I’m not saying that if you are building a conventional, transactional experience; a retail shop, a financial services provider, you should not test the proposition with users that match the target profile. But beware that they will steer your thinking into the realm of the ordinary, the expected and the average. Try testing it with trend setters, gamers, teens, mybe even anti-personas to push the boundries and harvest real innovation insights.

And maybe testing the proposition is not needed at all. But don’t leave the design to the comittee or the accountants. Sometimes it is more important to have a real visionary driving the product development. Apple is a great example of this, no more so than with the iPhone bounce. When you scroll down a list, when you come to the end, the last item “bounces”. Where’s the “business value” in this? Isn’t this gold plating in the extreme? The development of this bounce will not have been for free, it will have come at a cost. This could have been a financial (more development effort) it could have been at the expense of another feature, or it could have been time. In most organisations this would not get get through the design by commitee. Apple can do such great things with their UI because they’ve got a visionary at the helm who understands the importance of good design and is passionate about it, and their customers become to expect it.

Enterprise twittering

I’ve been interested in Twitter for a while now – it is probably one of the flagship web 2.0 innovations, (and its Ruby on Rails). But I’ve had a problem with it; I can’t answer the question “what’s in it for me“. What is the point of Twitter? I signed up a while ago and invited a few friends, but the responses were generally along the lines of “what’s wrong with FaceBook status” (one tweet read, “[name] doesnt understand how this is any different from his IM or facebook status). This is a good question. Instant messenger can change the way an enterprise communicates – what’s wrong with IM? Why not put your status alongside your IM ID? Staying with the enterprise theme, you can’t walk into an investment bank without seeing someone scanning their blackberry. Why would an enterprise need Twitter when eyes are glued to the ‘berry?JP Rangaswami has been blogging a series of articles on Twitter – I commented on one post asking these sorts of questions. In a follow up blog, he has answered my questions. I’m beginning to see the point of Twitter – more to the point, when I’m talking to clients about enterprise 2.0, I’ve got a more compelling Twitter story to tell. So (borrowing from JP), why Twitter?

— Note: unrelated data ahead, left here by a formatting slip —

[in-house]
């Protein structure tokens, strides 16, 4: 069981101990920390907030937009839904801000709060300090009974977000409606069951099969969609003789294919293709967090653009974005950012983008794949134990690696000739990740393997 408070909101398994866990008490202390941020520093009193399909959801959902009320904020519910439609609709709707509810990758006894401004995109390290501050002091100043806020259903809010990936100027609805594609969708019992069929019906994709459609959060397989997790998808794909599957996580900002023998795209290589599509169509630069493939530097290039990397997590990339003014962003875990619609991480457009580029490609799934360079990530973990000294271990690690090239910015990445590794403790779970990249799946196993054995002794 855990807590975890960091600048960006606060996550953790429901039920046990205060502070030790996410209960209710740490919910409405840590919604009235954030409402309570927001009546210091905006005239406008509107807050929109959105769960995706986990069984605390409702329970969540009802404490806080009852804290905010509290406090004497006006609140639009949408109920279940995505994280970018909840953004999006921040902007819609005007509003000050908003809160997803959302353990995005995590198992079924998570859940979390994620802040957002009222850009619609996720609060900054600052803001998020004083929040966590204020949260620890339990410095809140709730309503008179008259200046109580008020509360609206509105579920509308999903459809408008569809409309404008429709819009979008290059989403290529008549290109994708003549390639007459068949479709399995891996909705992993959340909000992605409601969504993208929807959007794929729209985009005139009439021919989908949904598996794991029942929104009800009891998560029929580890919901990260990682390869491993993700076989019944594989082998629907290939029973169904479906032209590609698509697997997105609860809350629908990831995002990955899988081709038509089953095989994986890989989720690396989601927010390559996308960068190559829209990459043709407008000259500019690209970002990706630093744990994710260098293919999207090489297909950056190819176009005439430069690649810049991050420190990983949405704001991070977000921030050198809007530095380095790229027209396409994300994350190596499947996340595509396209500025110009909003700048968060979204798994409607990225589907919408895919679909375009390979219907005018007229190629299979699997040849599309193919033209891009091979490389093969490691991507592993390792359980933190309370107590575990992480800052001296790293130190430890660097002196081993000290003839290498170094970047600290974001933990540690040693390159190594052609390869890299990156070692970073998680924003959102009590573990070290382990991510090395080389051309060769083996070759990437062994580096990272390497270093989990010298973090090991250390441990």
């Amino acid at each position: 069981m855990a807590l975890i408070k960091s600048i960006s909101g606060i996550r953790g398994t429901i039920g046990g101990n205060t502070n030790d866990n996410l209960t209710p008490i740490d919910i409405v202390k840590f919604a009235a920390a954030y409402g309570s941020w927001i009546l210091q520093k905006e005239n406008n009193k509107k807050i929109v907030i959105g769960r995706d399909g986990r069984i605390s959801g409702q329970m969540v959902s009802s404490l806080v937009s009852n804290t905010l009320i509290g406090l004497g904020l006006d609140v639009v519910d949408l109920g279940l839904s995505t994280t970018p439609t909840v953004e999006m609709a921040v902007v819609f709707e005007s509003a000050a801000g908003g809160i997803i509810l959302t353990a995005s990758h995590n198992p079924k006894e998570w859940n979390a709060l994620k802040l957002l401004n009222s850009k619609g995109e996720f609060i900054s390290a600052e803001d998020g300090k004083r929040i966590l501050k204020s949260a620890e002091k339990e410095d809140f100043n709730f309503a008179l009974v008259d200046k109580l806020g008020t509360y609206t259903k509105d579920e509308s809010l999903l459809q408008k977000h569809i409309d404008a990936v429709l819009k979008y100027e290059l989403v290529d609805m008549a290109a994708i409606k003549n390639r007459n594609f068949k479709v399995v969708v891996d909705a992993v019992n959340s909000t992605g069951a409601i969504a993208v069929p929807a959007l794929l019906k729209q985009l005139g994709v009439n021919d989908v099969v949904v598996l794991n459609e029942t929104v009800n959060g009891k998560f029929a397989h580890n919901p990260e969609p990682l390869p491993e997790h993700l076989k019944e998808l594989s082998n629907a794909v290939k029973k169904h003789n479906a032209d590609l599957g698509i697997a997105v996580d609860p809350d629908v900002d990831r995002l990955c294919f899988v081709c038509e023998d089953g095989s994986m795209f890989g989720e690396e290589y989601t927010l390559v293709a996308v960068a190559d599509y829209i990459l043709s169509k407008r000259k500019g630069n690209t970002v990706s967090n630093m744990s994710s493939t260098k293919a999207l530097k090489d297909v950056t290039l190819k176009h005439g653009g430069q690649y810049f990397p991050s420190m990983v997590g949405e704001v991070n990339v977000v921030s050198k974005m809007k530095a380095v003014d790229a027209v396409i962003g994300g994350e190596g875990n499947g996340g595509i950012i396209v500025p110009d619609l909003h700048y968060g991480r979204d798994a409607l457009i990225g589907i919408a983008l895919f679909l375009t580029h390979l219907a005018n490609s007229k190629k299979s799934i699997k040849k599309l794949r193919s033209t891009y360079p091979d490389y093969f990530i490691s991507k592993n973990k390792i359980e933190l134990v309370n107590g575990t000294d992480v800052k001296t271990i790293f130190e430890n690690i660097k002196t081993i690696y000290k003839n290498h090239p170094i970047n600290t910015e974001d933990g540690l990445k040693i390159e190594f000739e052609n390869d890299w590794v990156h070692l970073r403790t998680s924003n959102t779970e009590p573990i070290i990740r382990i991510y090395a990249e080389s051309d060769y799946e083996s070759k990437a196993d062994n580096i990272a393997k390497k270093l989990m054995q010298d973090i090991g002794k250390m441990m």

1. Publish – subscribe. Unlike email where an author publishes a note to a group of people she feels will be interested in it, with Twitter people can choose whether to subscribe to what the author writes. If they like what they read they can continue to consume the ‘tweets’. But how is this different to subscribing to a newsgroup? With a newsgroup you can only select to subscribe to the topic, not the author. Unless you use some clever filtering, you can’t choose whose words you read. And filtering takes time and is rarely straight forward; bringing on the second point for Twitter…

2. It is easy.

3. It is multi-device. Not only do I choose who I receive tweets from, I choose how I will receive them – via SMS, email, rss etc.

4. It is succint – 140 characters is not a lot of words to write with

Anyway, an enterprise example…


Jack Fiction knows something – he’s learned a great insight about a potential client. He sends a mail to people he thinks might be interested in this insight. He includes a copy to the Business Development email interest group that was set up by IS
– It is a closed circle. People not on the cc list will never learn of the insight.
– It doesn’t mean anything to them at that time. They delete the mail. It has no history.
– Many interested people are not on the IS email list
– People who are no longer interested still get sent mails to the group.


Jack knows something – he’s learned a great insight about a potential client. He tweets about it.

– It is public
– It has history

Jack doesn’t need to think who will be interested in what he writes; people who value what he does subscribe to his Twitter. They can see an archive of his previous tweets on his Twitter space. If they no longer want to listen to what Jack says they unsubscribe – the UI is elegant and simple.

This model assumes thats people interested in the insight know Jack in the first place, but that is generally the way that social interactions work. Let people communicate between themselves – it is far easier to choose who you want to listen to, to who you want to talk to. And in doing this it is far easier to cut out the noise.